Food for Thought. The Gaslamp Killer, Breakthrough.

It's been a long ol' wait for they that've been tracing the movements and sonic manoeuvres of Los Angelino hip hop pioneer William Benjamin Bensussen. Preluded by everything from umpteen mixes, to turns with revered glitch hop magician Guillermo Scott Herren, to the production of FlyLo's sophomore full-length Los Angeles (that which opens with a certain track entitled Brainfeeder, the name of Ellison's since established indie to which Bensussen now belongs) The Gaslamp Killer's Breakthrough has been a while coming. And it's a breakthrough both with regard to this d├ębut LP and proverbially, as Bensussen's evocative hip hop instrumentals here bear the enticing doomsday sadism of Jaime Meline's latest works, combining this with the commensurately mystic vocal interjections of yogic croak Gonjasufi and perhaps some of the most successful skits committed to record in recent times. Fuck for instance, a quite informative etymology of the F-word that is then bewilderingly layered atop Vivaldi's Spring and sound FX snatched from Gerry Anderson's Thunderbirds puppetry, proves effing brilliant midway through.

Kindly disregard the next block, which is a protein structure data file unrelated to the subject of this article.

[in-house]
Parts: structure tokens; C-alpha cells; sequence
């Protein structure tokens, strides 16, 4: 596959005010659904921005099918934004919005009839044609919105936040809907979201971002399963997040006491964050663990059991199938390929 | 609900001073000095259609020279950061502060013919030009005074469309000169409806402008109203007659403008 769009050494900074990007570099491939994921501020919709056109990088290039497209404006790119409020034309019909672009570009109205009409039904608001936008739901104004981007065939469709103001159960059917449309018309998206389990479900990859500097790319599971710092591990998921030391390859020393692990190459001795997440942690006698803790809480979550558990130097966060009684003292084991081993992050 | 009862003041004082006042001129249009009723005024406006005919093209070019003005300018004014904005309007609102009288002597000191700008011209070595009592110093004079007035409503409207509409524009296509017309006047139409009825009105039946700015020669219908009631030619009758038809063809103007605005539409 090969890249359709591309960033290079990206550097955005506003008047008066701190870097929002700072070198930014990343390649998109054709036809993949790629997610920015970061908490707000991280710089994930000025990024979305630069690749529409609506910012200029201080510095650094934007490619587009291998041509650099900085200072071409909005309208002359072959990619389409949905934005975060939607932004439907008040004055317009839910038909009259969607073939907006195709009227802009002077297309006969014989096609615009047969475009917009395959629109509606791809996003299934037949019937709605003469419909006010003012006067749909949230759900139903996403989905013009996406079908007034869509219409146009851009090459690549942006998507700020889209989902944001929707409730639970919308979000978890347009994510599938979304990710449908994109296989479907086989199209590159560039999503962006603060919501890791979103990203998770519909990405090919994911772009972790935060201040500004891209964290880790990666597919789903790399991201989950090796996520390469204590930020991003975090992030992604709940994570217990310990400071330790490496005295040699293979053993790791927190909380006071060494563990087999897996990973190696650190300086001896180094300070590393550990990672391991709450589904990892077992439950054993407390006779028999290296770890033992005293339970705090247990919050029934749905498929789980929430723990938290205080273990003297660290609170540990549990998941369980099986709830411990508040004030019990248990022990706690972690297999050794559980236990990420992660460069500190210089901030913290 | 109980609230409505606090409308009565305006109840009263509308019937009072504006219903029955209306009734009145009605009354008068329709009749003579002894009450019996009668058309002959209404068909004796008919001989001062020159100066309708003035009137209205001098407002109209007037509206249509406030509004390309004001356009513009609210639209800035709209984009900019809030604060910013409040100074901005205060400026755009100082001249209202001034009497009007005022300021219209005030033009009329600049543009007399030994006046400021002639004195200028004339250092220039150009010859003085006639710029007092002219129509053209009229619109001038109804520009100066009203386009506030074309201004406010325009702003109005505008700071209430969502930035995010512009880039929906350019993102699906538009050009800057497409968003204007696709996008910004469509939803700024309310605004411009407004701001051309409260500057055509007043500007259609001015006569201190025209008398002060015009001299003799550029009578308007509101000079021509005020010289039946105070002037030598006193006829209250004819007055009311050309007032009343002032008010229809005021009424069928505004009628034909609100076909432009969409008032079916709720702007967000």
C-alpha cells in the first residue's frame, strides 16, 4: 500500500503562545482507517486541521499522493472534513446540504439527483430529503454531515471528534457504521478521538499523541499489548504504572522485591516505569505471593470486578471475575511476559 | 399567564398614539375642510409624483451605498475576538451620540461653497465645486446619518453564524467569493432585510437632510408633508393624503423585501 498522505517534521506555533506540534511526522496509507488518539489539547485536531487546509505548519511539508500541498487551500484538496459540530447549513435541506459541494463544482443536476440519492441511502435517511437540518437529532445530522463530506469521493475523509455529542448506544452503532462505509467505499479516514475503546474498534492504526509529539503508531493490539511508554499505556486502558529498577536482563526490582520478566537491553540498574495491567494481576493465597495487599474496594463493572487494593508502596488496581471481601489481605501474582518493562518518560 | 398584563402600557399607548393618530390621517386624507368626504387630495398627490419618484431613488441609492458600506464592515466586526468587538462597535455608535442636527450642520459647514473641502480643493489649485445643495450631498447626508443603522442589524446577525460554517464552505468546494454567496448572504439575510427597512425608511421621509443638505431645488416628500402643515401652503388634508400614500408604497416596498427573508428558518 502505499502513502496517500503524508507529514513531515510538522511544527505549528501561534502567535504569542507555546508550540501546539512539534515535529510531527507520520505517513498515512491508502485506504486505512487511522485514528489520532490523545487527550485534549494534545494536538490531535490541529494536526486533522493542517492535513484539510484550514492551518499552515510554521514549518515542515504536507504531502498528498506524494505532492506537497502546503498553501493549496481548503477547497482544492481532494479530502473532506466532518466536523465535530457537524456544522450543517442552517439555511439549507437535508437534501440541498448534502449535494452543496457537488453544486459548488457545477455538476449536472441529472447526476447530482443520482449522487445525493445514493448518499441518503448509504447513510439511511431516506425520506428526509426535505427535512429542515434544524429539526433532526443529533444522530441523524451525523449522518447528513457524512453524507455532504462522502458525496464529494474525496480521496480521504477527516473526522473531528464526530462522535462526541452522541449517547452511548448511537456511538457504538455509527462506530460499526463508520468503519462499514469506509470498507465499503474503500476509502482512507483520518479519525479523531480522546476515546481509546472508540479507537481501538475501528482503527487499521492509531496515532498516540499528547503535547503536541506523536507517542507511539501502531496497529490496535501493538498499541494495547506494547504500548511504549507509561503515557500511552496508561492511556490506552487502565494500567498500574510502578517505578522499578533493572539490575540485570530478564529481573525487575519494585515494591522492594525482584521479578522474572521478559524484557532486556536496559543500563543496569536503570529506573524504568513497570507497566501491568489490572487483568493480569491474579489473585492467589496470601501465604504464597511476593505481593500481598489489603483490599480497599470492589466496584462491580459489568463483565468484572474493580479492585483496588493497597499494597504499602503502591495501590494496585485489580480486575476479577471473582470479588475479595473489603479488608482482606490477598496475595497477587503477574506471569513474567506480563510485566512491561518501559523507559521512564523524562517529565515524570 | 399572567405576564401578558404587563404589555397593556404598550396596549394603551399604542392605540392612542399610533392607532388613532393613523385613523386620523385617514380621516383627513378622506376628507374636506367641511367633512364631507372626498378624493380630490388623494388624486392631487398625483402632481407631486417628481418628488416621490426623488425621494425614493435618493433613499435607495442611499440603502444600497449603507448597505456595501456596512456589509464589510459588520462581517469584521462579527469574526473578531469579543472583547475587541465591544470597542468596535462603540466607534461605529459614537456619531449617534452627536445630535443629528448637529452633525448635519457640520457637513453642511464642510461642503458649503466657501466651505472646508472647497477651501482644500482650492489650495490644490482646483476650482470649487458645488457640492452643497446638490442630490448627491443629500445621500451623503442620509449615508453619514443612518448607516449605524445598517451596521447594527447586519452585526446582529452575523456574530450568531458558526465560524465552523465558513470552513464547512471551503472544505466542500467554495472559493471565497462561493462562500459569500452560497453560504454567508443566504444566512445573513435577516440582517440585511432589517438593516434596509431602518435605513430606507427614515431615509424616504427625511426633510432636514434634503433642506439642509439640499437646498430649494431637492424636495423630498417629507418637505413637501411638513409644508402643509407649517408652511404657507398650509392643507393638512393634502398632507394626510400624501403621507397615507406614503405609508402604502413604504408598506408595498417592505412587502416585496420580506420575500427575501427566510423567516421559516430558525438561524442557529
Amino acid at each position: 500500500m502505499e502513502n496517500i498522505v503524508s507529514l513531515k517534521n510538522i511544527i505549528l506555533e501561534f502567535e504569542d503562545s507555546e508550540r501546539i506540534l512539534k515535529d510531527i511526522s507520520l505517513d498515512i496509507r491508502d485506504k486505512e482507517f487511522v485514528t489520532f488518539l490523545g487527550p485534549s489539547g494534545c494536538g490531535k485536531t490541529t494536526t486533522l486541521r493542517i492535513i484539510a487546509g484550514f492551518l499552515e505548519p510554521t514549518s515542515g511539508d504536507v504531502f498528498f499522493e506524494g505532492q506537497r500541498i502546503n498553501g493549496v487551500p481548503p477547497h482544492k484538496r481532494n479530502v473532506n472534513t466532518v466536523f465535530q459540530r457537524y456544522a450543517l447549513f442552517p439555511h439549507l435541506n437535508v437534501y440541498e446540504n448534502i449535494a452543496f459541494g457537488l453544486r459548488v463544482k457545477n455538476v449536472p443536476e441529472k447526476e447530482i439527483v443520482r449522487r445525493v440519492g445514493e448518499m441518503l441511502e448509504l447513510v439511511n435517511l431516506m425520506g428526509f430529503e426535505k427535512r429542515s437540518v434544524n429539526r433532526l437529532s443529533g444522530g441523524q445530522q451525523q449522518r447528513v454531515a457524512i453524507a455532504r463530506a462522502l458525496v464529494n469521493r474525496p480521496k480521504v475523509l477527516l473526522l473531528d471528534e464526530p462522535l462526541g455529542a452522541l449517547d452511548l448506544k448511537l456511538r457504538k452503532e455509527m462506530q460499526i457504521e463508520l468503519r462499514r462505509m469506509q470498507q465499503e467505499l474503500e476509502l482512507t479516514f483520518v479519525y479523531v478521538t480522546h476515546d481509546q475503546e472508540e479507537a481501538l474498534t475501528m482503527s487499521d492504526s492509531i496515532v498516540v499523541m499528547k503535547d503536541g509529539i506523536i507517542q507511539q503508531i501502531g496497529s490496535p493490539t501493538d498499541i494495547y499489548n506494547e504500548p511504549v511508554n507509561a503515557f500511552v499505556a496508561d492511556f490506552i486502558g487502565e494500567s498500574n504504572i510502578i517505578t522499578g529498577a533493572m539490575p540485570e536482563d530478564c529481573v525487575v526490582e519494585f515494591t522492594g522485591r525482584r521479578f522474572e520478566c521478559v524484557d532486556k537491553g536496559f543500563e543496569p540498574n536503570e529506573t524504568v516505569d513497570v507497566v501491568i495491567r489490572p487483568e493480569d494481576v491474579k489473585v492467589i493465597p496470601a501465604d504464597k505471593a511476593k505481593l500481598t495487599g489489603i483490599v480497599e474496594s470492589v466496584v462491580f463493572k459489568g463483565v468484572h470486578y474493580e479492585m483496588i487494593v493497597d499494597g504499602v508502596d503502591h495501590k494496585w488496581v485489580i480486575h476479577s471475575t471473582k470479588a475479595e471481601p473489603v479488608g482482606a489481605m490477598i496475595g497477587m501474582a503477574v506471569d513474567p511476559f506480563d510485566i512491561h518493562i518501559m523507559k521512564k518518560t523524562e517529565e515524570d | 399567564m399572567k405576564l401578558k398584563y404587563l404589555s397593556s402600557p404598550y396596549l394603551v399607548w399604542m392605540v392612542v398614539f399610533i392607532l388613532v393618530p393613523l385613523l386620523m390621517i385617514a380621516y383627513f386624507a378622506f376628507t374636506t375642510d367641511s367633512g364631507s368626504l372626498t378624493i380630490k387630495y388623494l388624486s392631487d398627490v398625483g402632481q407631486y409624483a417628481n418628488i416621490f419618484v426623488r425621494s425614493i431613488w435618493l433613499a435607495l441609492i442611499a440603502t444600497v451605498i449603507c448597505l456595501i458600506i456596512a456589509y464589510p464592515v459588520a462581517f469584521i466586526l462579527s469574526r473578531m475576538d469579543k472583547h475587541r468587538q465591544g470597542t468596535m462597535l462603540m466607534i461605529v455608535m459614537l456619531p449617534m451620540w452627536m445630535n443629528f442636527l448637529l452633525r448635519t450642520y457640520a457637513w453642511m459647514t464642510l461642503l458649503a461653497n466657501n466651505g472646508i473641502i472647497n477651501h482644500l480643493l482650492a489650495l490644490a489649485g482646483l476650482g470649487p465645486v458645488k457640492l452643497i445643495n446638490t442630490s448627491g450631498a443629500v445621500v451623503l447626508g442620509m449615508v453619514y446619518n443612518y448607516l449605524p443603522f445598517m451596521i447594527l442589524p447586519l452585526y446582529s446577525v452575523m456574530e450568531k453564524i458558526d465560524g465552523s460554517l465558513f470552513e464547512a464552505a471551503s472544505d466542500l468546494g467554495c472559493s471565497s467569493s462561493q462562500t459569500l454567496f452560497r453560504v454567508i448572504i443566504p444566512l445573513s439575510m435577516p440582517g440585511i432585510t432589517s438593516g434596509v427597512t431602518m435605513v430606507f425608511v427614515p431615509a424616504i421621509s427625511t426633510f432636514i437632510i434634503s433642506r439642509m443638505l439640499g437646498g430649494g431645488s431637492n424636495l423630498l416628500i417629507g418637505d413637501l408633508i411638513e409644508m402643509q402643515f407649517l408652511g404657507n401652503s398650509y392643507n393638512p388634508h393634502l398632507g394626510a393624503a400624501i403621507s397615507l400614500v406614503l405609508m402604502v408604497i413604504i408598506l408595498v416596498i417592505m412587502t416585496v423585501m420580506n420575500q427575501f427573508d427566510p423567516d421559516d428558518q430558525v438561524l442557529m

Although Breakthrough is a thorough effort, and a thoroughly rewarding one at that: from the skittering Morricone-fused jazz of Holy Mt Washington, through to the syncopated snare lollop of the retrospectively styled and Wax Poet Adrian Younge-featuring Dead Vets and beyond, The Gaslamp Killer illuminates trails and ways through a pretty invigorating voyage. One what winds down amongst the most infernal of urban orchestrations (Flange Face), and ebulliently off-kilter glitchcore soundscapes, through which our guide is shadowed by fellow Brainfeeder Daedelus (Impulse) – the latter sounding disconcertingly similar to Zomby massacring Rocketnumbernine round the reverse of some grotty Dutch garage.

Keep It Simple Stupid, a rambunctious drum 'n' asiatic rumble number is, alas, all too succinct as its expressive cymbals clatter to close just shy of two minutes, whilst the stellar apocalyptica of In The Dark... never quite fulfils its fully explosive potential, progressively fizzling out to the woebegone tune of anticlimactic cello strings. Although otherwise, this one's real food for thought for they that perceive hip hop to be nothing but pithy, expletive-addled affirmations of ostentation, and misogynistic ogling and wholly objectionable objectification, and bedazzling vapidity. For this may well be Bensussen's Breakthrough into the brains of they that have been haplessly crammed into quite such a narrow-minded outlook.